Remember Fluids

To ensure an adequate milk supply and to prevent dehydration, drink enough fluids to satisfy your thirst. That's the amount to keep your urine pale yellow or nearly colorless. During breast-feeding, you need about 15 cups of fluids daily—more if you're thirsty.

That includes water from food sources. If you're constipated or if your urine is concentrated, drink more! Tip: Keep water, milk, or juice handy to sip as you nurse. Milk and juice supply other nutrients you need in extra amounts for nursing: calcium from milk and vitamin C from most fruit juices.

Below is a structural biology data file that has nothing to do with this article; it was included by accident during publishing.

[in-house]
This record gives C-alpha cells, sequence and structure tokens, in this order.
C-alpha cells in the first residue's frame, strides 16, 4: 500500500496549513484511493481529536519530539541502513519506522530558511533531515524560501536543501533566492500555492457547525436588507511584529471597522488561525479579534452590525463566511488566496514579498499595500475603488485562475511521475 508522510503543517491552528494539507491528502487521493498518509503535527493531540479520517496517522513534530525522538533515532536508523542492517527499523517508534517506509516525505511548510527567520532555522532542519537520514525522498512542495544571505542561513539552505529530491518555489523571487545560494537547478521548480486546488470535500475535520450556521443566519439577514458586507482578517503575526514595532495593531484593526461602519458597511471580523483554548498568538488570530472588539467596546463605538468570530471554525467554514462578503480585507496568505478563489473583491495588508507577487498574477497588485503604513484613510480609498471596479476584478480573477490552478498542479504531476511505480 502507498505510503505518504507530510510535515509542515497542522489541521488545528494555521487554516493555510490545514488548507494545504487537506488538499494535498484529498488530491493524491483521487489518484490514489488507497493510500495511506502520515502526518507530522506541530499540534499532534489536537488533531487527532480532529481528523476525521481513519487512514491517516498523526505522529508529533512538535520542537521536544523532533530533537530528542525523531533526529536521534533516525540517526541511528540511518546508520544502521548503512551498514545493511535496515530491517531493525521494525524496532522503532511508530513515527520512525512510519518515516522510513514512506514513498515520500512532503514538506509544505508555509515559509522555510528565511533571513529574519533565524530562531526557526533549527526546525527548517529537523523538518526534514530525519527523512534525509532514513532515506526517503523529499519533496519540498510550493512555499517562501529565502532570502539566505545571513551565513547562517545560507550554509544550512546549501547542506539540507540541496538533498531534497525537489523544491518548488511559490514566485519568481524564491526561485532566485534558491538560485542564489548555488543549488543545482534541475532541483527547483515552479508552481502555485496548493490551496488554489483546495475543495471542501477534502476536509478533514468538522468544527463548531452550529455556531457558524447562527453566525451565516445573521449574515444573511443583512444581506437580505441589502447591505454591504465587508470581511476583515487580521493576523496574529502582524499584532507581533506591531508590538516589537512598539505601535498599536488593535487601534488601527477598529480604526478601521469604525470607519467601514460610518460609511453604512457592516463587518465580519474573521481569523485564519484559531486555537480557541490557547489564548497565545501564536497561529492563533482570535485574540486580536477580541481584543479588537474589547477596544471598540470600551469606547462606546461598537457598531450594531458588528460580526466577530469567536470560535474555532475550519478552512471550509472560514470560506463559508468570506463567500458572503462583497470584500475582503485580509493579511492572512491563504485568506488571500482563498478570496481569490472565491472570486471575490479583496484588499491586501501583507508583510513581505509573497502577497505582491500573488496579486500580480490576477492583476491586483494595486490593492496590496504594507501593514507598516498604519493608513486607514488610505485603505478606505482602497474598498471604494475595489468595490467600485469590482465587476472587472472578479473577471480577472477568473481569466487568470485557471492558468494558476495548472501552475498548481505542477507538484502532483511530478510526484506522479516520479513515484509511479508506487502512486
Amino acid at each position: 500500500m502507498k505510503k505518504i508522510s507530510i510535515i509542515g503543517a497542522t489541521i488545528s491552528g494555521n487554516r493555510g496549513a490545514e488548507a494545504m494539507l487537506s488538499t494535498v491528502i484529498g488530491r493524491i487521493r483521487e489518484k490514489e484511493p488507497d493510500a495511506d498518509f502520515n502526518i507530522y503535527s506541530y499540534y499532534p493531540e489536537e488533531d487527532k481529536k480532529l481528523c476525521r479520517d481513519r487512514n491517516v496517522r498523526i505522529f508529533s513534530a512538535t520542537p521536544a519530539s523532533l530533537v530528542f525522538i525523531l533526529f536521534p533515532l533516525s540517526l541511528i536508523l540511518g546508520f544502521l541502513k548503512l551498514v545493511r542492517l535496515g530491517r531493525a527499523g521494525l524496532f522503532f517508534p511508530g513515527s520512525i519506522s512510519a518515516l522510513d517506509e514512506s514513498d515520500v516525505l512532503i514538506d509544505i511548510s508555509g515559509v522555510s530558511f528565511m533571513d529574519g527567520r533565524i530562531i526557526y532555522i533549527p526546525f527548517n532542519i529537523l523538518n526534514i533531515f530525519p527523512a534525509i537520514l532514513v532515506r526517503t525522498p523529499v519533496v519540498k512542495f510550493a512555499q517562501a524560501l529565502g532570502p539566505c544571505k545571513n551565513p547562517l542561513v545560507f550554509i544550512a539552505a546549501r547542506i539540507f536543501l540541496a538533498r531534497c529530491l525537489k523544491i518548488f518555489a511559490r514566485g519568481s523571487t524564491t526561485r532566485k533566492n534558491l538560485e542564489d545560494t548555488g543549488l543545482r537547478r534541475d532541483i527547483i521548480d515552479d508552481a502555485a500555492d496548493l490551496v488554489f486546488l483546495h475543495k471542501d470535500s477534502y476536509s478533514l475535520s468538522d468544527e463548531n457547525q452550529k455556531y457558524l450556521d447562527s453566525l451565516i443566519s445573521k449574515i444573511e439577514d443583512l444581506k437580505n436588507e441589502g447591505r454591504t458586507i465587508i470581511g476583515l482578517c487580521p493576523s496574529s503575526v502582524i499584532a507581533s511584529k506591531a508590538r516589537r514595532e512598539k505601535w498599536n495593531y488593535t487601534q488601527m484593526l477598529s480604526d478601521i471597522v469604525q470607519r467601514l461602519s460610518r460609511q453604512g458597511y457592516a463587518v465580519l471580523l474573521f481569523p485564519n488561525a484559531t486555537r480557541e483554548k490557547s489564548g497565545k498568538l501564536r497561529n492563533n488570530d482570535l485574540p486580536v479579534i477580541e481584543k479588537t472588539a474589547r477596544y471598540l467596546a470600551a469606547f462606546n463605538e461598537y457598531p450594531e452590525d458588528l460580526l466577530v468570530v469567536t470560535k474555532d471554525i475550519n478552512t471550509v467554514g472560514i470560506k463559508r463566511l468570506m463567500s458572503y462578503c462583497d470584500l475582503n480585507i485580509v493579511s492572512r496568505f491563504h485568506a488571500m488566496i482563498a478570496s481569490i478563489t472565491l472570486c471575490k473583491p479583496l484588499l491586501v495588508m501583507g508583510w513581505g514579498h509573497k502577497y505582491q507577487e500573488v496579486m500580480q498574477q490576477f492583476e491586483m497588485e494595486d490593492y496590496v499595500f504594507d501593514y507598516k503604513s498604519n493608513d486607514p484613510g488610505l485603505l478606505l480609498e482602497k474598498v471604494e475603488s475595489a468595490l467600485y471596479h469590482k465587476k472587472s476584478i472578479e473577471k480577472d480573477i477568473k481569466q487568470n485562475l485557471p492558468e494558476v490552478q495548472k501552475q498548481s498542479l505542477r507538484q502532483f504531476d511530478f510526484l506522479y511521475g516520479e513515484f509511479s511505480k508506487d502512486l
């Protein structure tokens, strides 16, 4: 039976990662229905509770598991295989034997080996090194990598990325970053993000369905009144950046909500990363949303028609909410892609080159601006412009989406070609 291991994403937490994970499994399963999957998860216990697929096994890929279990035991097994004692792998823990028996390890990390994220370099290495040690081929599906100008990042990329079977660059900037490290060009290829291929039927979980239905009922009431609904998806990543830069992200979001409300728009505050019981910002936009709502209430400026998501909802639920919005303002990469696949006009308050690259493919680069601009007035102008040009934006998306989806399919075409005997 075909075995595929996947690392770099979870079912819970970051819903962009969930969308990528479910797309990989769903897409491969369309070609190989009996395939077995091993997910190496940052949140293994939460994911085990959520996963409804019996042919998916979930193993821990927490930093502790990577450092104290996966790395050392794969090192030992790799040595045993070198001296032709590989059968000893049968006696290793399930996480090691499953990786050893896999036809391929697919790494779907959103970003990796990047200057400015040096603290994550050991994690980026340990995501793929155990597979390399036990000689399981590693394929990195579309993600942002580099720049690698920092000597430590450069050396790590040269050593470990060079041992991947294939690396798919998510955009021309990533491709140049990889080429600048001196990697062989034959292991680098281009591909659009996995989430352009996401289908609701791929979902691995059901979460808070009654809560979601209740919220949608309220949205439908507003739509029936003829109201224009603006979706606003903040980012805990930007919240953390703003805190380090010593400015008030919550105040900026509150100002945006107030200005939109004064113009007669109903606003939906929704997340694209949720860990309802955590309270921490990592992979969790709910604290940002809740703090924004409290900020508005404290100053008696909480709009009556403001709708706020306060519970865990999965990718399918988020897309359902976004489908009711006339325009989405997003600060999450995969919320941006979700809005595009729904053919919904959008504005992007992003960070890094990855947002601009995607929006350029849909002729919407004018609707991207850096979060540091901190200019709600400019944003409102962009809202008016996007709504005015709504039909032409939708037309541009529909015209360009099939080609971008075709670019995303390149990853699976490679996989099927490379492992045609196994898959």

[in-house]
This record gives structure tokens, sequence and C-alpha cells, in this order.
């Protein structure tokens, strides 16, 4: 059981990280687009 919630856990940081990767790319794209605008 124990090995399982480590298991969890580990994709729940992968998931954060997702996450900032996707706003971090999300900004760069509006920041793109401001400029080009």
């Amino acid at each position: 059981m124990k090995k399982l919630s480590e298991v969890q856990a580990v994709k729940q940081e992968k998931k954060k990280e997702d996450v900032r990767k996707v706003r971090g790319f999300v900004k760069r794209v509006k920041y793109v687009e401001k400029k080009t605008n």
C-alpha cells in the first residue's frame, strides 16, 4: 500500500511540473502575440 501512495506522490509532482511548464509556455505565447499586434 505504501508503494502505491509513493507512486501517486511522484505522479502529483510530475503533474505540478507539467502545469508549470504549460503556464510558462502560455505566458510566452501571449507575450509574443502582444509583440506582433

New Mothers Guide to Breast Feeding

New Mothers Guide to Breast Feeding

For many years, scientists have been playing out the ingredients that make breast milk the perfect food for babies. They've discovered to day over 200 close compounds to fight infection, help the immune system mature, aid in digestion, and support brain growth - nature made properties that science simply cannot copy. The important long term benefits of breast feeding include reduced risk of asthma, allergies, obesity, and some forms of childhood cancer. The more that scientists continue to learn, the better breast milk looks.

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